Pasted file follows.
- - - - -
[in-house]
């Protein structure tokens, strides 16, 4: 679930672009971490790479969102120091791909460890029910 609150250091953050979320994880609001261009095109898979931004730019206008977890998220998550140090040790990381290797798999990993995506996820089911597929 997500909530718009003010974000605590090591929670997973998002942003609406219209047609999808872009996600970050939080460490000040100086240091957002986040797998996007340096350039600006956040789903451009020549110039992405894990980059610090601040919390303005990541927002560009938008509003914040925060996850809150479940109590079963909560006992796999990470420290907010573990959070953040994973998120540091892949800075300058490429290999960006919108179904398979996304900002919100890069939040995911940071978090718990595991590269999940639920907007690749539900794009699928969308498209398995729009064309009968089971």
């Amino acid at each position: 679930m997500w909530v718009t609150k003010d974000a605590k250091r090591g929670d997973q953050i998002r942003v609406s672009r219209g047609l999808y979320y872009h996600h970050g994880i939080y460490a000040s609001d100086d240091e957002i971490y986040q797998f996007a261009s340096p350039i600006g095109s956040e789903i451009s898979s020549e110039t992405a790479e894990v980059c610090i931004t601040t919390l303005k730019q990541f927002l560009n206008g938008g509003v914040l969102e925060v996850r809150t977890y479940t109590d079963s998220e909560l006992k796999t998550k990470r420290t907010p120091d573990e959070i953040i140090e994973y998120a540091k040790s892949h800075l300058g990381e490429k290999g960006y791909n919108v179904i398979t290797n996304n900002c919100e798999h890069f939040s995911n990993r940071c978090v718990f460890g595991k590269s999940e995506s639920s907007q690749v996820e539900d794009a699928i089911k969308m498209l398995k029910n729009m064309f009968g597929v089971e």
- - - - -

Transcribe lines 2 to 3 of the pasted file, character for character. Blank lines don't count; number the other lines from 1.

């Protein structure tokens, strides 16, 4: 679930672009971490790479969102120091791909460890029910 609150250091953050979320994880609001261009095109898979931004730019206008977890998220998550140090040790990381290797798999990993995506996820089911597929 997500909530718009003010974000605590090591929670997973998002942003609406219209047609999808872009996600970050939080460490000040100086240091957002986040797998996007340096350039600006956040789903451009020549110039992405894990980059610090601040919390303005990541927002560009938008509003914040925060996850809150479940109590079963909560006992796999990470420290907010573990959070953040994973998120540091892949800075300058490429290999960006919108179904398979996304900002919100890069939040995911940071978090718990595991590269999940639920907007690749539900794009699928969308498209398995729009064309009968089971």
């Amino acid at each position: 679930m997500w909530v718009t609150k003010d974000a605590k250091r090591g929670d997973q953050i998002r942003v609406s672009r219209g047609l999808y979320y872009h996600h970050g994880i939080y460490a000040s609001d100086d240091e957002i971490y986040q797998f996007a261009s340096p350039i600006g095109s956040e789903i451009s898979s020549e110039t992405a790479e894990v980059c610090i931004t601040t919390l303005k730019q990541f927002l560009n206008g938008g509003v914040l969102e925060v996850r809150t977890y479940t109590d079963s998220e909560l006992k796999t998550k990470r420290t907010p120091d573990e959070i953040i140090e994973y998120a540091k040790s892949h800075l300058g990381e490429k290999g960006y791909n919108v179904i398979t290797n996304n900002c919100e798999h890069f939040s995911n990993r940071c978090v718990f460890g595991k590269s999940e995506s639920s907007q690749v996820e539900d794009a699928i089911k969308m498209l398995k029910n729009m064309f009968g597929v089971e």